The Case for Emotional Intelligence in Leaders

Should we be concerned about how a leader’s emotional intelligence shows up (or not)? After reading the Steve Job biography, I’ve become curious about the impact of a leader’s style on business results.

I’ve been hearing about EI/EQ for a long time, and my assessment partner has a set of EQ instruments that I’ve investigated. I’ve also been reading Goleman’s The Brain and Emotional Intelligence, and some of my initial disbelief is turning into understanding, and perhaps acceptance. But I’m still not convinced.

So my question is, should we be concerned about a CEO’s emotional intelligence? And is EQ importance any different for a hired-gun CEO running a publicly traded company vs. an owner/family CEO running a privately held company?

My experience tends towards lending greater importance to EI in CEO/Owners rather than employed CEO’s. What are your thoughts?

Here’s some of the research that supports the theory that emotional intelligence contributes to better leadership, from the work of Daniel Goleman.

When Goleman analyzed data on which types of leadership competencies contributed to high performance, he found that IQ was a key driver of success. Cognitive skills such as big-picture thinking and long-term vision were particularly important. But when he calculated the ratio of technical skills and IQ to emotional intelligence as ingredients of excellence, EI proved to be twice as important as others for jobs at all levels.

Moreover, his analysis showed that EI played an increasingly important role at the highest levels of a company, where differences in technical skills were of negligible importance.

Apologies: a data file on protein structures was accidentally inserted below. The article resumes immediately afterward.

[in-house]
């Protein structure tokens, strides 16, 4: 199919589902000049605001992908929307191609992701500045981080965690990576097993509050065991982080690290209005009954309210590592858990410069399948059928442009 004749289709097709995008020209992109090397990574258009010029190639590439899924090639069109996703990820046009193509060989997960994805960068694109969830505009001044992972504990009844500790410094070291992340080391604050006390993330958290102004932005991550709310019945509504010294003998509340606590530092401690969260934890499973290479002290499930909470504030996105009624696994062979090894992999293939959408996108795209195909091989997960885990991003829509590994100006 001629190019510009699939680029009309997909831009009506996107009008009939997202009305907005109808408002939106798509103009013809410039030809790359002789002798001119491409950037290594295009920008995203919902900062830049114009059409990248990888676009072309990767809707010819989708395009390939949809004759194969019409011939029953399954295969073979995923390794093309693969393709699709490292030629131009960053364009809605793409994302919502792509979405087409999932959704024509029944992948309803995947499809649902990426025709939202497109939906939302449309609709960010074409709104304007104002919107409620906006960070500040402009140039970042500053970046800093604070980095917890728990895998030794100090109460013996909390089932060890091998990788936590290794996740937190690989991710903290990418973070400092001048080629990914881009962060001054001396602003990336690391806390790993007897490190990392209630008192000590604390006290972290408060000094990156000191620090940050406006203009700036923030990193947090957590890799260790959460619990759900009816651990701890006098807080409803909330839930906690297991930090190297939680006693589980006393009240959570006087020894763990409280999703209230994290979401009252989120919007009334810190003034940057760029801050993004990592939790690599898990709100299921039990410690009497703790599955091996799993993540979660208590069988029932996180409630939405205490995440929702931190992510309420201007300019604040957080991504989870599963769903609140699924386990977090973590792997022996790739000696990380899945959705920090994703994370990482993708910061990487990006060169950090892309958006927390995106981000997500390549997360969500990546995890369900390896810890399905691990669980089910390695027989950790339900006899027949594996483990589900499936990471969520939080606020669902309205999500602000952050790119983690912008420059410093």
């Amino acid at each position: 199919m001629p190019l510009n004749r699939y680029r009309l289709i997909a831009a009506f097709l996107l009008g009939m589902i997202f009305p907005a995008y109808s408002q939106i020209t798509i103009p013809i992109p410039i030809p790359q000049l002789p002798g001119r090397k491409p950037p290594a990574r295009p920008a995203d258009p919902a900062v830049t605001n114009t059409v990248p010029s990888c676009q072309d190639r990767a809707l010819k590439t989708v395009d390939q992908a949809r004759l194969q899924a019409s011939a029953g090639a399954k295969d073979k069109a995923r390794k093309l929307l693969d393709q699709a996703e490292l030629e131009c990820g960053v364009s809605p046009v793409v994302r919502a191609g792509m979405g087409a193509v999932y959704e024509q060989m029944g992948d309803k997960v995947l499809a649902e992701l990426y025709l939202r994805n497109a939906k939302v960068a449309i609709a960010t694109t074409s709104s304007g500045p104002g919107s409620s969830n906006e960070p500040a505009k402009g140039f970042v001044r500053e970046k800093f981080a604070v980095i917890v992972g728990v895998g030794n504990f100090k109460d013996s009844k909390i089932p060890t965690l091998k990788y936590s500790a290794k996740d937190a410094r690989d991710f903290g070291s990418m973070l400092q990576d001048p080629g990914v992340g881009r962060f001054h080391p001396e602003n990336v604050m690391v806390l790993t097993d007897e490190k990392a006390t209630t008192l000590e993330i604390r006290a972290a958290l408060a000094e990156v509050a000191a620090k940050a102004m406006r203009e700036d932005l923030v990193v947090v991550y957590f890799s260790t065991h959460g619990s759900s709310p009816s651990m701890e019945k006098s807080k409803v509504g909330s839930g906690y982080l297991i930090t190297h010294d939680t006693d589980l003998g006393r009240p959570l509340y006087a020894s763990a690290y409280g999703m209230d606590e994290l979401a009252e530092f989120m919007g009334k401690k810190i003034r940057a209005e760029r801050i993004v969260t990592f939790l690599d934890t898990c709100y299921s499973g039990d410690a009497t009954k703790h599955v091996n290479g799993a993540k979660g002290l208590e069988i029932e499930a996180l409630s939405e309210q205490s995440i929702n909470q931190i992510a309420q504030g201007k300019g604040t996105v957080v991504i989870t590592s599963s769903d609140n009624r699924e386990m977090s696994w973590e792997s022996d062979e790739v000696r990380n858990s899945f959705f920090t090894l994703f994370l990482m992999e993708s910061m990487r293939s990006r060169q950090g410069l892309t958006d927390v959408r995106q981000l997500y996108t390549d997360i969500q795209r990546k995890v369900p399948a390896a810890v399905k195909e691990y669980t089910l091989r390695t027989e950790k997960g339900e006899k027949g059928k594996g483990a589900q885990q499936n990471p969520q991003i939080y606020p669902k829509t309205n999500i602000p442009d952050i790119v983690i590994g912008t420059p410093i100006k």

In other words, the higher the rank of a person considered to be a star performer, the more emotional intelligence showed up as the reason for his or her effectiveness. When he compared star performers with average ones in senior leadership positions, nearly 90 percent of the competencies that distinguished outstanding performers was attributable to emotional intelligence factors rather than purely cognitive abilities.

Other researchers have since confirmed these findings. David McClelland, the Harvard psychologist and expert on motivation,  found that when senior managers had a critical mass of emotional intelligence capabilities, their divisions outperformed yearly earnings goals by 20 percent.

This makes a solid case for the importance in developing emotional intelligence for improving leadership capabilities. But how? I’m still reading and researching this. Let me get back to you.

I’d love to hear your take on this. I’m still thinking that the CEO of a family or privately owned business encounters emotional issues more intensely than a hired gun in a large corporation. What are your thoughts?

This entry was posted in career, leadership, relationships and tagged , , , , , . Bookmark the permalink. Post a comment or leave a trackback: Trackback URL.